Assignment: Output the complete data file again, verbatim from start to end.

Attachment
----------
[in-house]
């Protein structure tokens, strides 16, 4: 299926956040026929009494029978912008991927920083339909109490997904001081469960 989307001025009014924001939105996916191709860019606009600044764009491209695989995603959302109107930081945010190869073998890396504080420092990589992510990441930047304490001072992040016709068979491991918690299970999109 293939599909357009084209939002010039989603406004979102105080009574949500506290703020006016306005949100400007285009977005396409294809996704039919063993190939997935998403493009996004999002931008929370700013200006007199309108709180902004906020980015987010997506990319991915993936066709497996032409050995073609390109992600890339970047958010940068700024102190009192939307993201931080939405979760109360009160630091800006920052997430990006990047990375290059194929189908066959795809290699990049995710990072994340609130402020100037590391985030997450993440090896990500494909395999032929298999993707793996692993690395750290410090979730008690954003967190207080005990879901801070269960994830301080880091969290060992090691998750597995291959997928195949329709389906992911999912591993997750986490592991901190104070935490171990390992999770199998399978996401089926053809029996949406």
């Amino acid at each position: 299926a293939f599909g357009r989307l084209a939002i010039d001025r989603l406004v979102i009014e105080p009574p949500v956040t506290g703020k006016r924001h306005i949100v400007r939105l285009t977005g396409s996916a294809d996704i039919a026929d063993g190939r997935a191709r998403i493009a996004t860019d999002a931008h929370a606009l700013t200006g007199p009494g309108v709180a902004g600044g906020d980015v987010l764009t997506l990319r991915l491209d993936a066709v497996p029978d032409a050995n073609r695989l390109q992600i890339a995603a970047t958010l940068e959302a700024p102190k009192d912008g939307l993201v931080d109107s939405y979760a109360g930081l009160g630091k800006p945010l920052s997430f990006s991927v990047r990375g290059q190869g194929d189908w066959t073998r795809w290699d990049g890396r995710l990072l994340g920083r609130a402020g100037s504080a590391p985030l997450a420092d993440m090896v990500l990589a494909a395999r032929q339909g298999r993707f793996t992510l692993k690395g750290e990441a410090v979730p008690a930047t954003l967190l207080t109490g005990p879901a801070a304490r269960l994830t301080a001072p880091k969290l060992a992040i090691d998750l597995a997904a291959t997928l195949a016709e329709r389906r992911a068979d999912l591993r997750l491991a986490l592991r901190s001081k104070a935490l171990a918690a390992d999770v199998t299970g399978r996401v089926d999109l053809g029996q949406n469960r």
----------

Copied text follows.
[in-house]
């Protein structure tokens, strides 16, 4: 299926956040026929009494029978912008991927920083339909109490997904001081469960 989307001025009014924001939105996916191709860019606009600044764009491209695989995603959302109107930081945010190869073998890396504080420092990589992510990441930047304490001072992040016709068979491991918690299970999109 293939599909357009084209939002010039989603406004979102105080009574949500506290703020006016306005949100400007285009977005396409294809996704039919063993190939997935998403493009996004999002931008929370700013200006007199309108709180902004906020980015987010997506990319991915993936066709497996032409050995073609390109992600890339970047958010940068700024102190009192939307993201931080939405979760109360009160630091800006920052997430990006990047990375290059194929189908066959795809290699990049995710990072994340609130402020100037590391985030997450993440090896990500494909395999032929298999993707793996692993690395750290410090979730008690954003967190207080005990879901801070269960994830301080880091969290060992090691998750597995291959997928195949329709389906992911999912591993997750986490592991901190104070935490171990390992999770199998399978996401089926053809029996949406």
């Amino acid at each position: 299926a293939f599909g357009r989307l084209a939002i010039d001025r989603l406004v979102i009014e105080p009574p949500v956040t506290g703020k006016r924001h306005i949100v400007r939105l285009t977005g396409s996916a294809d996704i039919a026929d063993g190939r997935a191709r998403i493009a996004t860019d999002a931008h929370a606009l700013t200006g007199p009494g309108v709180a902004g600044g906020d980015v987010l764009t997506l990319r991915l491209d993936a066709v497996p029978d032409a050995n073609r695989l390109q992600i890339a995603a970047t958010l940068e959302a700024p102190k009192d912008g939307l993201v931080d109107s939405y979760a109360g930081l009160g630091k800006p945010l920052s997430f990006s991927v990047r990375g290059q190869g194929d189908w066959t073998r795809w290699d990049g890396r995710l990072l994340g920083r609130a402020g100037s504080a590391p985030l997450a420092d993440m090896v990500l990589a494909a395999r032929q339909g298999r993707f793996t992510l692993k690395g750290e990441a410090v979730p008690a930047t954003l967190l207080t109490g005990p879901a801070a304490r269960l994830t301080a001072p880091k969290l060992a992040i090691d998750l597995a997904a291959t997928l195949a016709e329709r389906r992911a068979d999912l591993r997750l491991a986490l592991r901190s001081k104070a935490l171990a918690a390992d999770v199998t299970g399978r996401v089926d999109l053809g029996q949406n469960r």